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Honour and fame at least the thunderer ow'd,
And ill he pays the promise of a god;
If yon proud monarch thus thy son defies,
Obscures my glories, and resumes my prize."
Far from the deep recesses of the main,
Where aged Ocean holds his watery reign,
The goddess-mother heard. The waves divide;
And like a mist she rose above the tide;
Beheld him mourning on the naked shores,
And thus the sorrows of his soul explores.
"Why grieves my son? Thy anguish let me share,
Reveal the cause, and trust a parent's care."

He deeply sighing said: "To tell my woe,
Is but to mention what too well you know.
From Thebe sacred to Apollo's name,
(Aetion's realm) our conquering army came,
With treasure loaded and triumphant spoils,
Whose just division crown'd the soldier's toils;
But bright Chryseïs, heavenly prize! was led,
By vote selected, to the general's bed.
The priest of Phoebus sought by gifts to gain
His beauteous daughter from the victor's chain;
The fleet he reach'd, and, lowly bending down,
Held forth the sceptre and the laurel crown,
Entreating all but chief implor'd for grace
The brother-kings of Atreus' royal race:
The generous Greeks their joint consent declare
The priest to reverence, and release the fair;
Not so Atrides: he, with wonted pride,
The sire insulted, and his gifts deny'd:
Th' insulted sire (his god's peculiar care)

To Phoebus pray'd, and Phoebus heard the prayer:
A dreadful plague ensues; th' avenging darts
Incessant fly, and pierce the Grecian hearts.
A prophet then, inspir'd by Heaven, arose,
And points the crime, and thence derives the woes.
Myself the first th' assembled chiefs incline
Tavert the vengeance of the power divine;
Then rising in his wrath, the monarch storm'd;
Incens'd he threaten'd, and his threats perform'd:
The fair Chryseis to her sire was sent,
With offer'd gifts to make the god relent;
But now he seiz'd Briseïs heav'nly charms,.
And of my valour's prize defrauds my arms,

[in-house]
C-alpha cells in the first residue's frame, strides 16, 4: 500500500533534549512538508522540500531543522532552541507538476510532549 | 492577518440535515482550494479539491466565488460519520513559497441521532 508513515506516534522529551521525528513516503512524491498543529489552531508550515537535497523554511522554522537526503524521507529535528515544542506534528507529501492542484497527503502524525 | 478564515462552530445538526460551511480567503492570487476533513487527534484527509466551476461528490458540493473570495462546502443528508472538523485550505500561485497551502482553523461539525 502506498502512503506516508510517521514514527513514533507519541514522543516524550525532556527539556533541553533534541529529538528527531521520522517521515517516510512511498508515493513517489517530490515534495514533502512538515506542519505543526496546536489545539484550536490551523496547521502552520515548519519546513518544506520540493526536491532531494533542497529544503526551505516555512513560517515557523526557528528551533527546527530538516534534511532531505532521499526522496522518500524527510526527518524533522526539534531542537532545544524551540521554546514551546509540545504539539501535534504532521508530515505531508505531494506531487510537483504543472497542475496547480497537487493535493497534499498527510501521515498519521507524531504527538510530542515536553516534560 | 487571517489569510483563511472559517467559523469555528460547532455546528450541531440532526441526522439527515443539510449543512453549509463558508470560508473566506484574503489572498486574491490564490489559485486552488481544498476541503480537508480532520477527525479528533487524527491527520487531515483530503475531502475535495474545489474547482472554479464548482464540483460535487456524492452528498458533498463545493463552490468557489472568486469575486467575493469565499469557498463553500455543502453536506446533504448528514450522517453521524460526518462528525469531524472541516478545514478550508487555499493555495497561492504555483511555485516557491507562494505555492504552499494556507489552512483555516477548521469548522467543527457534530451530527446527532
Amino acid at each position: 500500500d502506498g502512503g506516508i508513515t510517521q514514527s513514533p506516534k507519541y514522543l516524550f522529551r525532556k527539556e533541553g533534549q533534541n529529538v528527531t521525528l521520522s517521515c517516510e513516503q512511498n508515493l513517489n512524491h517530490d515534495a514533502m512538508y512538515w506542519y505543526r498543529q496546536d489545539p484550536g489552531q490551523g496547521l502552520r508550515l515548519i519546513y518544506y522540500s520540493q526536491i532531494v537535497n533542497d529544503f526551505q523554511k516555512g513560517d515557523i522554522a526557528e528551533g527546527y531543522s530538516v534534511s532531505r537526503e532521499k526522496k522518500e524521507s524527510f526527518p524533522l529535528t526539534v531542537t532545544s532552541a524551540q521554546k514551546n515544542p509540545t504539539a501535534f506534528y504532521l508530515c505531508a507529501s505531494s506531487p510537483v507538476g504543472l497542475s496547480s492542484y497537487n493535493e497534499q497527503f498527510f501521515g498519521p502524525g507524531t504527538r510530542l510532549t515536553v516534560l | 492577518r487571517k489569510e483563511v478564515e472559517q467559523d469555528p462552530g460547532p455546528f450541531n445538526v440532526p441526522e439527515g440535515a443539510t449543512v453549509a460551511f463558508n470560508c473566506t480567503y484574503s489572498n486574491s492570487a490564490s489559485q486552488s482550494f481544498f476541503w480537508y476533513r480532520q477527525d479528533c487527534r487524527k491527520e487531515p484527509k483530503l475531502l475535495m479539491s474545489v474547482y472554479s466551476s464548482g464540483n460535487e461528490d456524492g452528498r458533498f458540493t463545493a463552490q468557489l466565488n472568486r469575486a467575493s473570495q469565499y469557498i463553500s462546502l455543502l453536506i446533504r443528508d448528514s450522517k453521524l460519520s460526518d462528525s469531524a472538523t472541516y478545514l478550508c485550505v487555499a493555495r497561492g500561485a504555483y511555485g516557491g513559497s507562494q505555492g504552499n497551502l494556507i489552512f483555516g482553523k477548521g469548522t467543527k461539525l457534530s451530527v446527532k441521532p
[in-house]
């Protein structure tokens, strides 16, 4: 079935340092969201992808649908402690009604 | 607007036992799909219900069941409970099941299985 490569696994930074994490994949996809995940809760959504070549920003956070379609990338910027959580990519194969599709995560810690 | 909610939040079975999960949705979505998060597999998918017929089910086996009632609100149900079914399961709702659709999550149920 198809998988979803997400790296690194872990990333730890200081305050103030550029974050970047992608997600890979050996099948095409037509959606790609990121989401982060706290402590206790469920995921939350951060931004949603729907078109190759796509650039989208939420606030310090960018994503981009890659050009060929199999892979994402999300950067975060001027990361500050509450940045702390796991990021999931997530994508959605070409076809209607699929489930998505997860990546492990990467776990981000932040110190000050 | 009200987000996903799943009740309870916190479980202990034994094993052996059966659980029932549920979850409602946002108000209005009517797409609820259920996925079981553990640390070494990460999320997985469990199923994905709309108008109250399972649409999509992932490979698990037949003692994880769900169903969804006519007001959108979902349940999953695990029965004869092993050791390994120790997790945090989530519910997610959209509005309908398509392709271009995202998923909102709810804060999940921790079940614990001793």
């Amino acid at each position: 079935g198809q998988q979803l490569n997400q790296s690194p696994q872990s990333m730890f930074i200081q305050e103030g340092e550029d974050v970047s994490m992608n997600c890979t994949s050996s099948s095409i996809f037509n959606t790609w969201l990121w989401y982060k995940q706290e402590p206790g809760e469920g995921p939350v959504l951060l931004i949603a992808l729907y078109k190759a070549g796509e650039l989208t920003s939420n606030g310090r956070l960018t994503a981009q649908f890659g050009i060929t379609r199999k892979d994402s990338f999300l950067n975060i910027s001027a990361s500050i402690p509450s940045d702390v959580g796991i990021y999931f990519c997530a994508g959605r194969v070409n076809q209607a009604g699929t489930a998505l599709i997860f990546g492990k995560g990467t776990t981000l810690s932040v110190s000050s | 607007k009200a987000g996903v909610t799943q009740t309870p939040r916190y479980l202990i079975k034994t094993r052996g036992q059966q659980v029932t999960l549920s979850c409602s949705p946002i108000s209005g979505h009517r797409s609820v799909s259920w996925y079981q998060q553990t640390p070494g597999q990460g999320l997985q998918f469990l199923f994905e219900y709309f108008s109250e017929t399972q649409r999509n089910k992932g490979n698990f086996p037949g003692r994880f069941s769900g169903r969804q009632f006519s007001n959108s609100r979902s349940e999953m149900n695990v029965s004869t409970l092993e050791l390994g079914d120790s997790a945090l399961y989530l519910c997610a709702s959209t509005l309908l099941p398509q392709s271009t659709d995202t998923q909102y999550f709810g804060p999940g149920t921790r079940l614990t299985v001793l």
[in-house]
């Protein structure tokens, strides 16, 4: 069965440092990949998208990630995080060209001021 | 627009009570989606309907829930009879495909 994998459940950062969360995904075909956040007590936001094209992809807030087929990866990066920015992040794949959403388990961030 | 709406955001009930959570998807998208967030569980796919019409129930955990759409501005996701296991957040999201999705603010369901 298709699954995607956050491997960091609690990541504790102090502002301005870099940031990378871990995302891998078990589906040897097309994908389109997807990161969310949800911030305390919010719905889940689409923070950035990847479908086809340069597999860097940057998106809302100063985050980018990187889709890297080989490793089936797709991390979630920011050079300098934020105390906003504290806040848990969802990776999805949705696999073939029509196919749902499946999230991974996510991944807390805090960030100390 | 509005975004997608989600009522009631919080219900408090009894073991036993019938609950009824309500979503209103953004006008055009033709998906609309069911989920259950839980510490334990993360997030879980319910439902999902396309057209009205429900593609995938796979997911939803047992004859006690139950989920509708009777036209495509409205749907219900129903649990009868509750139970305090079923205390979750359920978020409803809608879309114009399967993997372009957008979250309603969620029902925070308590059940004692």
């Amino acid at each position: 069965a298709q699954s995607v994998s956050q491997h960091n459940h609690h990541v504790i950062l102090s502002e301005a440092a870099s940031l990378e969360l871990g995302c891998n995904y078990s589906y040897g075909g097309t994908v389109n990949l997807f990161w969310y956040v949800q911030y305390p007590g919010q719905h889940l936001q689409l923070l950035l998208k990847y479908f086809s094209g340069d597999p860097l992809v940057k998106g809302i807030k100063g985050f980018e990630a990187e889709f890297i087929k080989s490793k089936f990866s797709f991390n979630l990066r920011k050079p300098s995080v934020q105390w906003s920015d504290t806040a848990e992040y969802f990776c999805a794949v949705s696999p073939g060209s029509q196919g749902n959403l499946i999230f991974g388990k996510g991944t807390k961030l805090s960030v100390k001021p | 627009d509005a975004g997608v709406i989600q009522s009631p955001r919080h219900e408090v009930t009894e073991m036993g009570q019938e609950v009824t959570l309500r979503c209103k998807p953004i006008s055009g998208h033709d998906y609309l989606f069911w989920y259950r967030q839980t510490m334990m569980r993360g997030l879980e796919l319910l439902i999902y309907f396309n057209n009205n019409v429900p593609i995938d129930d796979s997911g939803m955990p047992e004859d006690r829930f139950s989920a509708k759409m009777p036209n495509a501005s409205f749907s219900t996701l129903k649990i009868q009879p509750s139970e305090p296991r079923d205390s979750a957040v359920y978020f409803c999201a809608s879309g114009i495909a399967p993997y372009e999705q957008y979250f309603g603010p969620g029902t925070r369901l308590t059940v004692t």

Defrauds the votes of all the Grecian train;
And service, faith, and justice, plead in vain.
But, goddess! thou thy suppliant son attend,
To bigh Olympus' shining court ascend,
Urge all the ties to former service ow'd,
And sue for vengeance to the thundering god.
Oft hast thou triumph'd in the glorious boast,
That thou stood'st forth of all th' ethereal host,
When bold rebellion shook the realms above,
Th' undaunted guard of cloud-compelling Jove.
When the bright partner of his awful reign,
Th' warlike maid, and monarch of the main,
The traitor-gods, by mad ambition driven,
Durst threat with chains th' omnipotence of Heaven.
Then call'd by thee, the monster Titan came,
(Whom gods Briareus, men Ægeon name)
Through wondering skies enormous stalk'd along;
Not he that shakes the solid Earth so strong:
With giant pride at Jove's high throne he stands,
And brandish'd round him all his hundred hands;
Ta' afrighted gods confess'd their awful lord,
They dropt the fetters, trembled, and ador'd.
This, goddess, this to his remembrance call,
Embrace his knees, at his tribunal fall;

VOL XIX.

! Neptune.

Conjure him far to drive the Grecian train,
To hurl them headlong to their fleet and main,
To heap the shores with copious death, and bring
The Greeks to know the curse of such a king:
Let Agamemnon lift his haughty head
O'er all his wide dominion of the dead,
And mourn in blood, that e'er he durst disgrace
The boldest warrior of the Grecian race."

Unhappy son!" fair Thetis thus replies,
While tears celestial trickle from her eyes,

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Why have I borne thee with a mother's throes, To fates averse, and nurs'd for future woes? So short a space the light of Heaven to view! So short a space and fill'd with sorrow too! O might a parent's careful wish prevail, Far, far from Ilion should thy vessels sail, And thou, from camps remote, the danger shun, Which now, alas! too nearly threats my son. Yet (what I can) to move thy suit I'll go To great Olympus crown'd with fleecy snow. Meantime, secure within thy ships, from far Behold the field, nor mingle in the war. The sire of gods and all th' ethereal train, On the warm limits of the farthest main, Now mix with mortals, nor disdain to grace The feast of Ethiopia's blameless race; Twelve days the powers indulge the genial rite, Returning with the twelfth revolving light. Then will I mount the brazen dome, and move The high tribunal of immortal Jove.”

The goddess spoke: the rolling waves unclose; Then down the deep she plung'd from whence she And left him sorrowing on the lonely coast, [rose, In wild resentment for the fair he lost.

In Chrysa's port now sage Ulysses rode; Beneath the deck the destin'd victims stow'd; The sails they furl'd, they lash'd the mast aside, And dropp'd their anchors, and the pinnace ty'd. Next on the shore their hecatomb they land, Chryseïs last descending on the strand. Her, thus returning from the furrow'd main, Ulysses led to Phœbus' sacred fane; Where at his solemn altar as the maid He gave to Chryses, thus the hero said: